Larson lists her favorite characters with genuine excitement: "I mean, Isabelle [the secretary to your town-mayor character introduced in 2012's Animal Crossing: New Leaf] is just such a legend. Nintendo actually sent me a K.K. Slider [the musician dog included in the original game] t-shirt yesterday, and I'm like come on. It's really deep for me, like in the same category as the Backstreet Boys. K.K. Slider is a mega star for me."

From left to right: classic Animal Crossing characters Blathers, K.K. Slider, Tom Nook, Timmy and Tommy, Isabelle, and Mabel.

She also has good tips for anyone just starting on the game: "Definitely plant whatever fruit your mom sends you in the mail. That would be key." (Your character's mom will send you non-native fruit in the mail, which sells for more than your town's native fruit. Planting one fruit creates a tree sprout, which grows into a tree that provides three fruit every few days for you to plant, eat, or sell.)

New Horizons lets players use natural resources like iron nuggets to create furniture and useful items via DIY recipes. "Don't spend your iron nuggets right away," Larson warns. "Don't do what I did immediately, build a frying pan. Hold onto them, because they will be useful later." Larson's personal favorite is the wild log bench. "I built a couple of those and placed them around my river so people have places to sit and look at the water. That really sweetens the deal."

A gardening opportunity on Animal Crossing.

Now, Larson is building up her island with friends and family to visit virtually while everyone is socially distancing. But this isn't Larson's only form of self-care as she quarantines, of course. "I've found that the Next Door app is a really amazing resource to check in with your local community and see if there are seniors in your area that need help—that need grocery or medication deliveries or pet food. That's been the most heartwarming part about this. It's about being able to be of service."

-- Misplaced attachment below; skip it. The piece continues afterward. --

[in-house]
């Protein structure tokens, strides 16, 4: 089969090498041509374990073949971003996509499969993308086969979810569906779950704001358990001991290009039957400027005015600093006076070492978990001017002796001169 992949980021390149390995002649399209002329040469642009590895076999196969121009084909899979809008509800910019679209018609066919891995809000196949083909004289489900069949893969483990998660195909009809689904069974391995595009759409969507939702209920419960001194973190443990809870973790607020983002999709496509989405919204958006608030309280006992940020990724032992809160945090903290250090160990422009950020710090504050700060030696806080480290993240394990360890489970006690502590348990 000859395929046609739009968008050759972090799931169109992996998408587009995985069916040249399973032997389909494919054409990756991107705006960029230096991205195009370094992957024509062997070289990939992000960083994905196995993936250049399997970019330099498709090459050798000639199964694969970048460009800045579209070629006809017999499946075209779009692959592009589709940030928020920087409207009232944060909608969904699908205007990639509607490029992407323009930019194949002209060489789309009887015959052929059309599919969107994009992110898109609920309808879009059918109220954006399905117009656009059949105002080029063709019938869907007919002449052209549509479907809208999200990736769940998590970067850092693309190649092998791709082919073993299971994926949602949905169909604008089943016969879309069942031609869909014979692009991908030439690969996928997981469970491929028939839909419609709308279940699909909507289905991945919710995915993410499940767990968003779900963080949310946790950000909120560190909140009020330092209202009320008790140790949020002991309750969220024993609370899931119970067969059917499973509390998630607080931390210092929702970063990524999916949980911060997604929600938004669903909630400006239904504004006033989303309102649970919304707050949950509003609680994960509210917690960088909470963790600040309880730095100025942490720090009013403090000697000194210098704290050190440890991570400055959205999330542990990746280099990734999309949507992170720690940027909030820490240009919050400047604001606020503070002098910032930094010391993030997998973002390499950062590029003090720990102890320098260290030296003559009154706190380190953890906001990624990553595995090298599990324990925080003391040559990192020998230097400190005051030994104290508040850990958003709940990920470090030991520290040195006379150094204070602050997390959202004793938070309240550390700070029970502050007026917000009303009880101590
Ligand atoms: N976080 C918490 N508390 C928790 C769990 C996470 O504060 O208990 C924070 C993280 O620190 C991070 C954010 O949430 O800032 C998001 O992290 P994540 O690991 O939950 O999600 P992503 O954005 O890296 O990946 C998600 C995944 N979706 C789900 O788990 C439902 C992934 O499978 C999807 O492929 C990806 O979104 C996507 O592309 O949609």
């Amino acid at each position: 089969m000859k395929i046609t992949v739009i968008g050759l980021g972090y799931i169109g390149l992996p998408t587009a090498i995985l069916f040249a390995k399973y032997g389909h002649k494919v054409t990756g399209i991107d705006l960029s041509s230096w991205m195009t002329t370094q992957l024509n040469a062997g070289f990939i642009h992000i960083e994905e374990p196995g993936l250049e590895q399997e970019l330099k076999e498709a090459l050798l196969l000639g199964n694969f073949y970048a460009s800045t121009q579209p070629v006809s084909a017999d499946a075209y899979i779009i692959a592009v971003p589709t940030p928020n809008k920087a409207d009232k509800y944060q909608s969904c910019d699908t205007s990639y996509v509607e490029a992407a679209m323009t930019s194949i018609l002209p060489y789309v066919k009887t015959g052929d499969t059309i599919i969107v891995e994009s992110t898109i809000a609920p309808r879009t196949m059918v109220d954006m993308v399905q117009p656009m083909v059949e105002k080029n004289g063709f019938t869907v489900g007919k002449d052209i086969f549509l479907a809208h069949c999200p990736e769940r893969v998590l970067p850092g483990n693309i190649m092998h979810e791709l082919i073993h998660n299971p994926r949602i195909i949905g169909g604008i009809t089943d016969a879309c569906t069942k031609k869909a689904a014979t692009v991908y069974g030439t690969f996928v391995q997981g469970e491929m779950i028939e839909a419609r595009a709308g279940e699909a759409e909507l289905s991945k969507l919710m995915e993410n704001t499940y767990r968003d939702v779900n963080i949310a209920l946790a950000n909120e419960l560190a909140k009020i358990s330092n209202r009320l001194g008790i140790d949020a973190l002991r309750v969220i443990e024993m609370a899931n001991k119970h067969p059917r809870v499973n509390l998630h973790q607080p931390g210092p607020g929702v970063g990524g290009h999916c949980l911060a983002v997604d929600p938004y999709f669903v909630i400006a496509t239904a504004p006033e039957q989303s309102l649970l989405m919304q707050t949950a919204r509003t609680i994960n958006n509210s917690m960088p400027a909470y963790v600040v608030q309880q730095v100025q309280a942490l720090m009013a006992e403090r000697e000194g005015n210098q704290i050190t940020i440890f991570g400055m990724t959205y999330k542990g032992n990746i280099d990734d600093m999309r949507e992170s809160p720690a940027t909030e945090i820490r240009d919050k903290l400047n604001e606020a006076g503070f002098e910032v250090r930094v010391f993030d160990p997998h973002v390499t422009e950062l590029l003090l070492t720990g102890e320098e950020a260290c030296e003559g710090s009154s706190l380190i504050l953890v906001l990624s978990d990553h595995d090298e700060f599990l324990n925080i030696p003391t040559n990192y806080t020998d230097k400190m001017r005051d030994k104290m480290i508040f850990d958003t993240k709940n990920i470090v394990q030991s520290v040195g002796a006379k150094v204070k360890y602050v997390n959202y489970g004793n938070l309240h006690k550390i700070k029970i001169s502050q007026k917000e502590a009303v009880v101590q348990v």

And on Animal Crossing itself, there are special little moments that bring Larson joy. "The other day, Tom Nook let me know that there was going to be shooting stars in the sky that night," she tells me sincerely. "So I made sure to go out, and I walked up to the bluffs and one of the beaches and looked at the shooting stars. It was so sweet."

My call with Larson wraps up, and I remain on her island for another minute or two. I contemplate snapping a screenshot of us in the museum together to remember our trip there, or taking a pear home to plant. I decide not to, out of respect for her privacy, and also because I don't need the proof to remember the feeling I had gushing with Larson about a game we both grew up playing…while playing it. My character walks back to the airport and flies home.

Animal Crossing: New Horizons is available now on the Nintendo Switch.

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Alyssa Bailey News and Strategy Editor Alyssa Bailey is the news and strategy editor at ELLE.com, where she oversees coverage of celebrities and royals (particularly Meghan Markle and Kate Middleton).